Yoga Techniques for Overcoming Stage Fright

A number of professions are centered on speaking in front of an audience. Politicians, comedians, lawyers and office workers are just some of the people that are often expected to “work a crowd”. This requires a certain level of preparation, presentation skills and courage. Among these requirements keeping calm and dealing with fear seems to be the hardest one to do. Even if you have a great speech and are a natural born performer you will be faced with stage fright, and if you can’t find a way to deal with it and calm your nerves you can very well end up making a big mess of things.

Everyone has stage fright, even the veteran stage actors get it, but what separates the best from all the rest is that they can cope with their feelings and not let the fear take over and destroy their ability to perform. Many techniques can be used to help you prepare for a speech, there are public speaking classes offering suggestions and a lot of books on the subject detailing various strategies, as well as public speaking courses offered in many cities including Melbourne, but I will outline some that have worked for me personally as well as some things that I’ve seen work for others. These are yoga-based tactics and so far they have worked miracles for me. Everyone is different, so you will need to find out which approach works best for you.

speaking skills

Using yoga breathing exercises

All of the things people suggest you can do to calm your nerves begin with taking a deep breath and trying to relax. It seems very natural and reasonable, but not a lot of people take it to the next step. Being able to control your breath can really calm you down and help you control racing thoughts. There are several basic breathing exercises that are great for calming the nerves and they only take a few minutes of your time. Before attempting these techniques, sit down in a quiet and comfortable place (put some headphones on and play relaxing music if you are in a noisy environment) keeping your back straight. Then close your eyes and start taking deep breaths while trying to relax your mind and let your thoughts drift for a while. After a few minutes of this you can start performing some of the following exercises.

Exercise 1

  1. Breathe in deeply and then exhale until you feel that your lungs are completely empty
  2. Now start inhaling so that your stomach expands
  3. When you feel it can’t expand no more switch to expanding the rib cage
  4. At the end let the air flow to the top of your lungs, pushing out your chest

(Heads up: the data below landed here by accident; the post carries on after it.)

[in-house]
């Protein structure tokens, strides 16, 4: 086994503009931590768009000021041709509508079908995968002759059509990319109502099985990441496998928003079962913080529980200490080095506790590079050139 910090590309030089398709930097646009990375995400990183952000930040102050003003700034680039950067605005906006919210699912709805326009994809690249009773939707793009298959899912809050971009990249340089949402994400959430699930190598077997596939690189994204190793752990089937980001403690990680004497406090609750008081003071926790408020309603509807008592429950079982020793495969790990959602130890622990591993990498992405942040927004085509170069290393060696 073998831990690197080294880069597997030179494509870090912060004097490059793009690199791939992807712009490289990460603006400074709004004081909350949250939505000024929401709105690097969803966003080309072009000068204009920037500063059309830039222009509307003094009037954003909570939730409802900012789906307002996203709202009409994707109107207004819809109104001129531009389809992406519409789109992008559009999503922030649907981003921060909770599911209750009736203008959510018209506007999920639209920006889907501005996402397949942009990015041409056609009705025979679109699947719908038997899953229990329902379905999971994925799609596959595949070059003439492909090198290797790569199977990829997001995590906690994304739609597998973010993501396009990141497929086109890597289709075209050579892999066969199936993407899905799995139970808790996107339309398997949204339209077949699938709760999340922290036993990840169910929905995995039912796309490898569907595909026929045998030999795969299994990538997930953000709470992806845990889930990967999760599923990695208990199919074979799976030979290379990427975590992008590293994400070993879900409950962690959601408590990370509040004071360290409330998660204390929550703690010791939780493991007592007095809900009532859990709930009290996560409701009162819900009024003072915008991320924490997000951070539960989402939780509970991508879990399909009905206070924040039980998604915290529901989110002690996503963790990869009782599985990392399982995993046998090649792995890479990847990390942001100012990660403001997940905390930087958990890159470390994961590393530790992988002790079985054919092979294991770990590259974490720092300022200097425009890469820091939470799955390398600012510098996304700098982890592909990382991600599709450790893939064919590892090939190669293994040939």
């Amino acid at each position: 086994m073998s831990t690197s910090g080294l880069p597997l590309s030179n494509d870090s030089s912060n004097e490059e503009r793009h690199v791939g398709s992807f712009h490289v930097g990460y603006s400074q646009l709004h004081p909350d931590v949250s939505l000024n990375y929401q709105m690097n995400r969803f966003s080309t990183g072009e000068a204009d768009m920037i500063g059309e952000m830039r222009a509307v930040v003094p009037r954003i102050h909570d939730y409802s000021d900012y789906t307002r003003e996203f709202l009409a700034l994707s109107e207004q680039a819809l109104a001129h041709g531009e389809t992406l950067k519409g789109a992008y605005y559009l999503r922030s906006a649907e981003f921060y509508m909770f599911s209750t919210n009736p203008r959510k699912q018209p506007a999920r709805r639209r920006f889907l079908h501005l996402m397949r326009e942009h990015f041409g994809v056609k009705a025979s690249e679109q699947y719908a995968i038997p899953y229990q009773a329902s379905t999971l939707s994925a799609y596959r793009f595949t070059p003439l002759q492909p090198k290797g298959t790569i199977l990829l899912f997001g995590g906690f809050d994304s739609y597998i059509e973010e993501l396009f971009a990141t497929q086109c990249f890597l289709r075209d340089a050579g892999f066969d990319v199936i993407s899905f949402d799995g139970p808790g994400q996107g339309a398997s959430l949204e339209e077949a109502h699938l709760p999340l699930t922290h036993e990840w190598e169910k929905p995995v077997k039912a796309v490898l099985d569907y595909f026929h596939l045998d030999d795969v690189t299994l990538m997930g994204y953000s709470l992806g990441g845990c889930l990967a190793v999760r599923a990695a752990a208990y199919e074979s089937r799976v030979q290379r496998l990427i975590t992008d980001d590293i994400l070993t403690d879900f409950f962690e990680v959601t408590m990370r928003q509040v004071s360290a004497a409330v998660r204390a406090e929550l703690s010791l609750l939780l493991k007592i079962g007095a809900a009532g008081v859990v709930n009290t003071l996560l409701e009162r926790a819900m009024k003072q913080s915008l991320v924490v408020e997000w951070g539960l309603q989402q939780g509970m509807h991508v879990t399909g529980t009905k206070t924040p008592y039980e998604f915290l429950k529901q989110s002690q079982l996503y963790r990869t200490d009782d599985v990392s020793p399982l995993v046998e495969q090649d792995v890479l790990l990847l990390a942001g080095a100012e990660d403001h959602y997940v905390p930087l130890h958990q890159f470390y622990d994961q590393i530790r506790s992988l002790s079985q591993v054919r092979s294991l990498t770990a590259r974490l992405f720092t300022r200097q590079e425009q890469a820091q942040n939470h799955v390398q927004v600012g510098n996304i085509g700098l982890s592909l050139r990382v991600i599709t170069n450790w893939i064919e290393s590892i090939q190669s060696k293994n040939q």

5. Hold the breath for about 2 seconds and then begin exhaling, starting from the top
  6. Once you have completely exhaled start the next breath, beginning at the stomach
  7. Repeat this for 3-5 breaths and then end by breathing slowly for a couple of minutes

Exercise 2

  1. Inhale slowly and deeply through the nose
  2. Start exhaling through the mouth letting out a “Ssss” sound like a snake
  3. Once you have exhaled completely take another long deep breath
  4. Do this for 10-20 breaths

Exercise 3

  1. Inhale deeply, counting to 6
  2. Now hold your breath for another count of 6
  3. Exhale for yet another 6 count
  4. Once your lungs are empty don’t breath in for a count of 6
  5. Repeat from steps 1-4 for some 10-20 breaths

Exercise 4

  1. Put the index finger of your right hand between your eyebrows
  2. Block your left nostril with the middle finger
  3. Inhale through the right nostril sharply for a count of 4
  4. Hold your breath for a moment and release the left nostril
  5. Block the right nostril with the thumb
  6. Exhale, counting to 8, through the left nostril
  7. Breath in sharply through the left nostril for a count of 4
  8. Hold the breath for a moment and release the right nostril
  9. Block the left nostril with the middle finger
  10. Exhale through the right nostril to the count of 8
  11. Repeat the process for some 10-15 breaths


When meditating you will basically try to empty your mind and relax as much as possible. You can start of by focusing on your breath – counting each inhalation and exhalation. Count ten breaths and start counting from one again for another ten. Another method is to sit calmly and focus on what is happening to your body, feeling sensations begin, become stronger and then disappear. Breathing should be nice and even, but very slow. Go for a deep slow inhalation, and a nice long exhalation, trying to only do draw 4 breaths a minute. Do not force this – as you get used to the exercise you will be able to slow your breathing more comfortably. It is important that you don’t try and block thoughts from entering your mind, rather let them float around formless and they will come and go. You can try visualizing numbers on a white screen as you are counting your breaths – this will help you focus on a single task and keep your mind from trailing off. You can do your meditation in several positions:

  • Sitting on the floor, one bent leg cradled on top of the other (or fully crossed in the lotus position if you have the flexibility for it), back straight and chin slightly tucked in with your eyes closed
  • Lying straight on your back with the arms straightened beside your body
  • Sitting in a chair, back straight, knees bent at 90 degrees and thighs parallel to the floor, with the hands resting palm upwards on your lap (left hand placed on the right, thumbs lightly touching)

public speaking guide 2



People usually think of stretching and assuming weird positions with their body when they hear about yoga, but breathing exercises and meditation are the most important aspects as they will help you gain greater control over your mind. Being in control can help you immensely with controlling the fear experienced when giving a speech, so you can focus on more important things like what you are going to say and your presentation skills.

Comments are closed.